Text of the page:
The 0.5% increase in Japanese wages in 2016, the largest increase since 2010, was led by the government, as it continued to encourage employers to raise wages in order to drive consumer spending, and therefore inflation, higher.

 

 

Given the uncertain business environment in some industries, however, some companies appear reluctant to raise wages, despite corporate profits being historically quite high. Unions have also preferred to concentrate on protecting jobs, rather than advocating for higher wages.

With this wage growth, and Japan’s unemployment rate now at 2.8% (its lowest level since 1994), we would have expected domestic spending to increase faster than it has.

The positive news is that, in order to harness this wage growth momentum, the government has shown a willingness to implement policies and programs that benefit households directly, in a bid to stimulate domestic consumption.

These measures include offering shopping coupons and travel vouchers, encouraging workers to leave work early and spend money on Premium Fridays, as well as delaying the proposed 10% consumption tax until late 2019.

  1. Structural reform is gaining momentum

Structural reform – the Third Arrow of Abenomics – has arguably been the policy’s most successful tenet, as it is the only Arrow that has moved very quickly.

These reforms have driven a major change in corporate attitudes, with greater communication and transparency helping to improve the quality and frequency of conversations that investment managers like Nikko AM have with Japanese corporates.

New overseas investors have also introduced local investors to a more activism-based approach to investing, while many listed companies have employed Corporate Governance Officers to communicate with institutional investors, something that has been well-received.

Evidence of this better communication between corporate management and investors is highlighted by the increase in shareholder returns and share buybacks, which has helped to strengthen the ‘earning power’ of Japanese corporates (see Chart 4).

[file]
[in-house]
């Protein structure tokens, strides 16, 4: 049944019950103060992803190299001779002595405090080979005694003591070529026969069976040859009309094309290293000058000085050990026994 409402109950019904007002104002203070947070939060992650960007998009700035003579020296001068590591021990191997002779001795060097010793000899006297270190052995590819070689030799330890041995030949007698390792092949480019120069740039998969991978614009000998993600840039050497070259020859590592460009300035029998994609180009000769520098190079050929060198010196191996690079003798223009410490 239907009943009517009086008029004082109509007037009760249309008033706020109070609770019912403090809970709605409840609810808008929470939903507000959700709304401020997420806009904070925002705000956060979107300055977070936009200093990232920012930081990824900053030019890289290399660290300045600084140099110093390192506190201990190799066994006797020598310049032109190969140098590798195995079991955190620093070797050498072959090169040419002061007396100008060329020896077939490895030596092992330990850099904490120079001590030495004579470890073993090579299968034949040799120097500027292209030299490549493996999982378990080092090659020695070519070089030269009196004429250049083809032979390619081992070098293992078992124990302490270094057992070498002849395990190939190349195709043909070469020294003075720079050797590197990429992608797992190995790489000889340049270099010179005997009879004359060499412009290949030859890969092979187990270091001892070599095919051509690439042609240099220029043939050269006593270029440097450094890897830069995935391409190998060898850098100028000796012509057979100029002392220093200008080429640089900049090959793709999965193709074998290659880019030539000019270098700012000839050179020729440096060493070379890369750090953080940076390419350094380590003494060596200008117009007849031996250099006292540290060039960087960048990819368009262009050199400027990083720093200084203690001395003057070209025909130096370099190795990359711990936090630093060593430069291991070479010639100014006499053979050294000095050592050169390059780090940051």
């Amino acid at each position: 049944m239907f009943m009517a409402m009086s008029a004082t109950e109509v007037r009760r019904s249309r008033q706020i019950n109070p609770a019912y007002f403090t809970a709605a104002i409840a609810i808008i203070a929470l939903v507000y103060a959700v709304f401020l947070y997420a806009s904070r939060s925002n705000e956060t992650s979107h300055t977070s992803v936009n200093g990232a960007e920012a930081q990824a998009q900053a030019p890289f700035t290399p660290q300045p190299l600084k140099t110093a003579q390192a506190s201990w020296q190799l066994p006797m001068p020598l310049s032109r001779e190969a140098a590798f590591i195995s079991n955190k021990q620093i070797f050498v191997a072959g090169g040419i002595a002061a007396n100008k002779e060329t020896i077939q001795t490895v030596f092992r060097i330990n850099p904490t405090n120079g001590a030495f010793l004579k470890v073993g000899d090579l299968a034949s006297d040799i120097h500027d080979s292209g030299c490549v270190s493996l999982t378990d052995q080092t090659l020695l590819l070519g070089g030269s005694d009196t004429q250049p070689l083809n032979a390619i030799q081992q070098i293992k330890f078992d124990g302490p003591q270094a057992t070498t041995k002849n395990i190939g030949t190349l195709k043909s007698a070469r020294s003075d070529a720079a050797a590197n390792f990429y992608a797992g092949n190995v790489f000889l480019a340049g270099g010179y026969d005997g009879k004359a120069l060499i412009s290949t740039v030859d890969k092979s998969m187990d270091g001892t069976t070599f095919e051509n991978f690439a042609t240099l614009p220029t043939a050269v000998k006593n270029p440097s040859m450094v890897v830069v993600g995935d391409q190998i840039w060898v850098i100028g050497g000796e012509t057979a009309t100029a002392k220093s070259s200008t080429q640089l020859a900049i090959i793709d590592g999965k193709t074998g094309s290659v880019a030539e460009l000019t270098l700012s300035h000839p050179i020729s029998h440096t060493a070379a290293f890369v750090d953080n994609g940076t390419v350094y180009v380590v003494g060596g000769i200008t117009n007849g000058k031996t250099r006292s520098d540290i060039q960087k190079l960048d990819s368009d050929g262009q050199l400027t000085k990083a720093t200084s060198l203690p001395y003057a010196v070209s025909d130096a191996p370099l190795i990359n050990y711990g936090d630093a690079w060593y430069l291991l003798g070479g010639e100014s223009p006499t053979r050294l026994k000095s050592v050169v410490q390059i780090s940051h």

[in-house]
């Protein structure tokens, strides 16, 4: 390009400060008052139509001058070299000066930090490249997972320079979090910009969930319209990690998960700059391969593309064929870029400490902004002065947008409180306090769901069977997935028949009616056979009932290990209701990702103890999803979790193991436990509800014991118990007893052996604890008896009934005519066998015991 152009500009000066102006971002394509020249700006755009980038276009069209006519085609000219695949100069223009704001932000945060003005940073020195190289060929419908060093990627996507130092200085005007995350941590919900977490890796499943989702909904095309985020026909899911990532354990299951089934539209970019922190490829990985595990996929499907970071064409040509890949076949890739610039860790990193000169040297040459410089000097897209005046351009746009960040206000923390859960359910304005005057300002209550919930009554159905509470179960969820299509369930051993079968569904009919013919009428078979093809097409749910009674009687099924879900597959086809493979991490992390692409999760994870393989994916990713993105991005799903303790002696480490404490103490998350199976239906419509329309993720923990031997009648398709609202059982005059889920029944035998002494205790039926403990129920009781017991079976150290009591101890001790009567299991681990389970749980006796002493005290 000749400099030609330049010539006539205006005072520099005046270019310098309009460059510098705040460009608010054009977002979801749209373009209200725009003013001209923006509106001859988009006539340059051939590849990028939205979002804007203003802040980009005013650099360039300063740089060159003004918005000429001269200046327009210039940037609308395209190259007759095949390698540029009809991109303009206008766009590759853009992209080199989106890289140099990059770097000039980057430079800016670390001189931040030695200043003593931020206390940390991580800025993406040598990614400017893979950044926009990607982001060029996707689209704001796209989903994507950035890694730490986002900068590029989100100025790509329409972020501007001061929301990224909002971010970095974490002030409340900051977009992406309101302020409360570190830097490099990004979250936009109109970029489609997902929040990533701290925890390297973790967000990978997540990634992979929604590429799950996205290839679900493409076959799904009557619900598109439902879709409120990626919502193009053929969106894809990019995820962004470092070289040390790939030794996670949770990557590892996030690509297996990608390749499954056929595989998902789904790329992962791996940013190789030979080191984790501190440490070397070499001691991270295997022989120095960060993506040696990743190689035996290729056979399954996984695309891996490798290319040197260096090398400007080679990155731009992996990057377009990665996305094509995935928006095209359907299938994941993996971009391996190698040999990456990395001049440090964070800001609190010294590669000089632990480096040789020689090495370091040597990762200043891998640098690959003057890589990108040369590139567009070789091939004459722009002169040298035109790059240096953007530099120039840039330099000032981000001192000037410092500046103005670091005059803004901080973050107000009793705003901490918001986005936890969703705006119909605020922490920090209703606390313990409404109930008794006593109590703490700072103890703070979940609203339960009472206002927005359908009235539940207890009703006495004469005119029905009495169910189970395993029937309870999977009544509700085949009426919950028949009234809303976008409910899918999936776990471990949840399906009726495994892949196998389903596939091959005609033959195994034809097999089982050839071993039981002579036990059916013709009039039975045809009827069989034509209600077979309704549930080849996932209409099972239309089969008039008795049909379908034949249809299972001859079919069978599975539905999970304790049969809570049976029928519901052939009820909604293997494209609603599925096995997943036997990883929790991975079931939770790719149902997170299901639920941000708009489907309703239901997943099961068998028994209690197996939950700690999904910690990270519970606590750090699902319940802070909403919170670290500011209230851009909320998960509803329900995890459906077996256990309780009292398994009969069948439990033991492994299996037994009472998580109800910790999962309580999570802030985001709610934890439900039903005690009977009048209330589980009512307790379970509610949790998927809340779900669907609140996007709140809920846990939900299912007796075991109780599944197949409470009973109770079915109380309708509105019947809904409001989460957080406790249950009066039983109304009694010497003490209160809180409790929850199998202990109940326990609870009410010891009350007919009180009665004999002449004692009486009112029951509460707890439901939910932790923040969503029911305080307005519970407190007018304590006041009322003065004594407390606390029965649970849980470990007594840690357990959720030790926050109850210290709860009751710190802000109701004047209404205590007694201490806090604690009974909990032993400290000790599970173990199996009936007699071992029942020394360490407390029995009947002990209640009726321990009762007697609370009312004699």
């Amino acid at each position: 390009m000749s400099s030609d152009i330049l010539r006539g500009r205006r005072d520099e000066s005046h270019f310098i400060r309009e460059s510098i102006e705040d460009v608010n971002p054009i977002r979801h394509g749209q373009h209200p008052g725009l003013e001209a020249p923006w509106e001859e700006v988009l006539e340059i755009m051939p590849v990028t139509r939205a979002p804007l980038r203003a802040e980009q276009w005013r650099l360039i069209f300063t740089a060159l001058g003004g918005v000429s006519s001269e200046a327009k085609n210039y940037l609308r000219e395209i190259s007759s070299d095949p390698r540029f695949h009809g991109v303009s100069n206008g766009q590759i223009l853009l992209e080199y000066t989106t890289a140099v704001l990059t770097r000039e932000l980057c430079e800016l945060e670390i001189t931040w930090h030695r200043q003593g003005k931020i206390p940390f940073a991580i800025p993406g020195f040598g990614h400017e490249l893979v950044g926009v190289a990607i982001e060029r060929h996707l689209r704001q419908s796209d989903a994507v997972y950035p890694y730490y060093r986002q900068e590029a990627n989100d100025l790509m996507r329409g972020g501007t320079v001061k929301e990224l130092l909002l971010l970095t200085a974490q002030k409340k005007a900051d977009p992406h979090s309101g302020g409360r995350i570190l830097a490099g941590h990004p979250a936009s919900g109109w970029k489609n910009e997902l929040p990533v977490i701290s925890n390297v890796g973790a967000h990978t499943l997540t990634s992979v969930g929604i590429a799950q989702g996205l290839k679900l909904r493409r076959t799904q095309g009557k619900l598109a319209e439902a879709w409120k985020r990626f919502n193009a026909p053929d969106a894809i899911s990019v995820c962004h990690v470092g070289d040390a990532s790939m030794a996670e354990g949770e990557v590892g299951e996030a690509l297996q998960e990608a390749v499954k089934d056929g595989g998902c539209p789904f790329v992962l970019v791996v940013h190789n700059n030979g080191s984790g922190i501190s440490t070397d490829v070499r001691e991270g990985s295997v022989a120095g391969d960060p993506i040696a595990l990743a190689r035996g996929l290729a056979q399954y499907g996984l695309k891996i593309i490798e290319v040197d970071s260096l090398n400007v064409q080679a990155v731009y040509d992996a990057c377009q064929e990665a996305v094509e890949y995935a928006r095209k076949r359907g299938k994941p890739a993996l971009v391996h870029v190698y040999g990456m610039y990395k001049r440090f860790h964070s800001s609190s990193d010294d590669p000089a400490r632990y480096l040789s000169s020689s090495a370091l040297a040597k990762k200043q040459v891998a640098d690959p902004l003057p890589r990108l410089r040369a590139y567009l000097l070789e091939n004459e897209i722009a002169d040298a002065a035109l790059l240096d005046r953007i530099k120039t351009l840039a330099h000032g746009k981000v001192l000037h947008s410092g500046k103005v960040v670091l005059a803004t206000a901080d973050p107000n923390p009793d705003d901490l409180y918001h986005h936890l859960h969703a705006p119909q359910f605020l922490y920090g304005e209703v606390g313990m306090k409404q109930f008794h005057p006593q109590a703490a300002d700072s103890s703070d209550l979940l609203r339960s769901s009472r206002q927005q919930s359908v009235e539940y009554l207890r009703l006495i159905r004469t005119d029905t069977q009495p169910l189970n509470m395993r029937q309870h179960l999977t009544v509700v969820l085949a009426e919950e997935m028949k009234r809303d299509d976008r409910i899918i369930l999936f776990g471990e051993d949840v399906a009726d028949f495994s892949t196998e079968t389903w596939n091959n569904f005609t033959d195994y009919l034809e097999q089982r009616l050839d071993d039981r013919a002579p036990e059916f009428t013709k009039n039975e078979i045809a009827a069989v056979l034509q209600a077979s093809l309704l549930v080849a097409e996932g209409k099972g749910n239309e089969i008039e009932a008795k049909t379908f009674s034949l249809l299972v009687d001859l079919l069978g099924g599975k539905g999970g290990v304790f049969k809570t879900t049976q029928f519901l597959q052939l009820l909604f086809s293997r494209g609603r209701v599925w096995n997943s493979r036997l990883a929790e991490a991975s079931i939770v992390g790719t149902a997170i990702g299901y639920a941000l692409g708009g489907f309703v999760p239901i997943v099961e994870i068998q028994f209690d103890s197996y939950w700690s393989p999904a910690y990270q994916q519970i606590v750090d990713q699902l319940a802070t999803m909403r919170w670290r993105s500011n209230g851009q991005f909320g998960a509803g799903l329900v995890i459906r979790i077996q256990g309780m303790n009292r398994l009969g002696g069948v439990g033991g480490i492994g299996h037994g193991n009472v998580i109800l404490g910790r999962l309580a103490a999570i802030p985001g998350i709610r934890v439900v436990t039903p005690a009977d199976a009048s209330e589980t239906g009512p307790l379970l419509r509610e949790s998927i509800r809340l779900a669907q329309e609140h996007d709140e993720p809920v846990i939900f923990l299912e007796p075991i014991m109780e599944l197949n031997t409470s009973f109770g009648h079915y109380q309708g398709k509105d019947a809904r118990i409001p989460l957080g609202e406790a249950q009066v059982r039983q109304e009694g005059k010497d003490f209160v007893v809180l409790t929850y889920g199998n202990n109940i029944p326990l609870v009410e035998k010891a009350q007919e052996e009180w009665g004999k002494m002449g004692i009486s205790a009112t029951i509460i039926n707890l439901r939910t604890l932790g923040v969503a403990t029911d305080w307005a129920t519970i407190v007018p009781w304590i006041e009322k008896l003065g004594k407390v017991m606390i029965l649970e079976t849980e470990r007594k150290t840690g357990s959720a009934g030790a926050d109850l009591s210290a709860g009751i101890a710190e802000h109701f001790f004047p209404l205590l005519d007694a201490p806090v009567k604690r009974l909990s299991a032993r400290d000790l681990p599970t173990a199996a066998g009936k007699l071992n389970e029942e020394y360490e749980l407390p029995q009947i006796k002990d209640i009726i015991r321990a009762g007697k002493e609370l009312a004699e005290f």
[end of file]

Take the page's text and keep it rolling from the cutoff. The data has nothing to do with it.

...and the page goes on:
As a result, there is now a serious movement from domestic investors to continue pushing forward with these reforms which, in my time in the finance industry, is certainly a first.

The opportunity for investors

We believe that the Japanese government’s move to more inflationary policy settings presents a range of interesting opportunities across different sectors.

 

 

These governance reforms have also encouraged corporate management to stop seeing market share as the most important metric, instead focusing on the real drivers of shareholder value, such as product mix, margin expansion and net profit.

Many Japanese companies are also adopting more ESG-related policies and practices within their operations, with evidence now suggesting that the better the ESG score, the better the performance.

A bright outlook for Japan

We believe that Japan’s economy is likely to continue its above-trend growth, as ongoing improvements in domestic consumption and corporate capital expenditure help to strengthen its underlying fundamentals and reduce the likelihood of significant volatility.

The continued growth of the global economy, especially the US and China’s portion, should also benefit Japan’s net trade performance, while the positive momentum around corporate governance, along with a weaker Yen, should help to drive corporate earnings growth higher.

Japanese equity valuations are currently attractive, relative to Europe and the US, especially as corporate earnings forecasts continue to rise on the back of a renewed focus on corporate earning power.

In this environment, we believe that quality, undervalued companies in Japan with exposure to structural growth drivers present a constructive opportunity for investors